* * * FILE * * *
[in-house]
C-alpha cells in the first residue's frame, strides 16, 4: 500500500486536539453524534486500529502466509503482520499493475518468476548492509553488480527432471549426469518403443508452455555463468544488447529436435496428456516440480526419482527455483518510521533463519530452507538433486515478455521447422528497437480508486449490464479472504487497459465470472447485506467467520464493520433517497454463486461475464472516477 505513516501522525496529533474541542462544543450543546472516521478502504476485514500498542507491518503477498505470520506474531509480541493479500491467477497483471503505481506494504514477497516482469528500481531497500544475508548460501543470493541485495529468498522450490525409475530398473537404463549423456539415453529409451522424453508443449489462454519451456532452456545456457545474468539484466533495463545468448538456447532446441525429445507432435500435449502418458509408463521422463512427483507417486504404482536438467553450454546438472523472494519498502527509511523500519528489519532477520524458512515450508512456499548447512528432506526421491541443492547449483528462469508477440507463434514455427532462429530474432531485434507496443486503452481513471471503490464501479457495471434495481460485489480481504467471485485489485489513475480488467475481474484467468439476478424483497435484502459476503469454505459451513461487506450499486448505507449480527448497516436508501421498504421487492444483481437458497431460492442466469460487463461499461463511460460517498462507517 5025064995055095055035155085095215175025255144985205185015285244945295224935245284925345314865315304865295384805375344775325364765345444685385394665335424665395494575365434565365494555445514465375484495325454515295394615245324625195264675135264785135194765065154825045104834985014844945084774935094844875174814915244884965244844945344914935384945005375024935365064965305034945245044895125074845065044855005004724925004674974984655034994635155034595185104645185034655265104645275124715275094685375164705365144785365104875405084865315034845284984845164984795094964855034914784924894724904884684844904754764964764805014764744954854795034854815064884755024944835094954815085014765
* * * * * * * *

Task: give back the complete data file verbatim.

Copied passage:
[in-house]
C-alpha cells in the first residue's frame, strides 16, 4: 500500500486536539453524534486500529502466509503482520499493475518468476548492509553488480527432471549426469518403443508452455555463468544488447529436435496428456516440480526419482527455483518510521533463519530452507538433486515478455521447422528497437480508486449490464479472504487497459465470472447485506467467520464493520433517497454463486461475464472516477 505513516501522525496529533474541542462544543450543546472516521478502504476485514500498542507491518503477498505470520506474531509480541493479500491467477497483471503505481506494504514477497516482469528500481531497500544475508548460501543470493541485495529468498522450490525409475530398473537404463549423456539415453529409451522424453508443449489462454519451456532452456545456457545474468539484466533495463545468448538456447532446441525429445507432435500435449502418458509408463521422463512427483507417486504404482536438467553450454546438472523472494519498502527509511523500519528489519532477520524458512515450508512456499548447512528432506526421491541443492547449483528462469508477440507463434514455427532462429530474432531485434507496443486503452481513471471503490464501479457495471434495481460485489480481504467471485485489485489513475480488467475481474484467468439476478424483497435484502459476503469454505459451513461487506450499486448505507449480527448497516436508501421498504421487492444483481437458497431460492442466469460487463461499461463511460460517498462507517 5025064995055095055035155085095215175025255144985205185015285244945295224935245284925345314865315304865295384805375344775325364765345444685385394665335424665395494575365434565365494555445514465375484495325454515295394615245324625195264675135264785135194765065154825045104834985014844945084774935094844875174814915244884965244844945344914935384945005375024935365064965305034945245044895125074845065044855005004724925004674974984655034994635155034595185104645185034655265104645275124715275094685375164705365144785365104875405084865315034845284984845164984795094964855034914784924894724904884684844904754764964764805014764744954854795034854815064884755024944835094954815085014765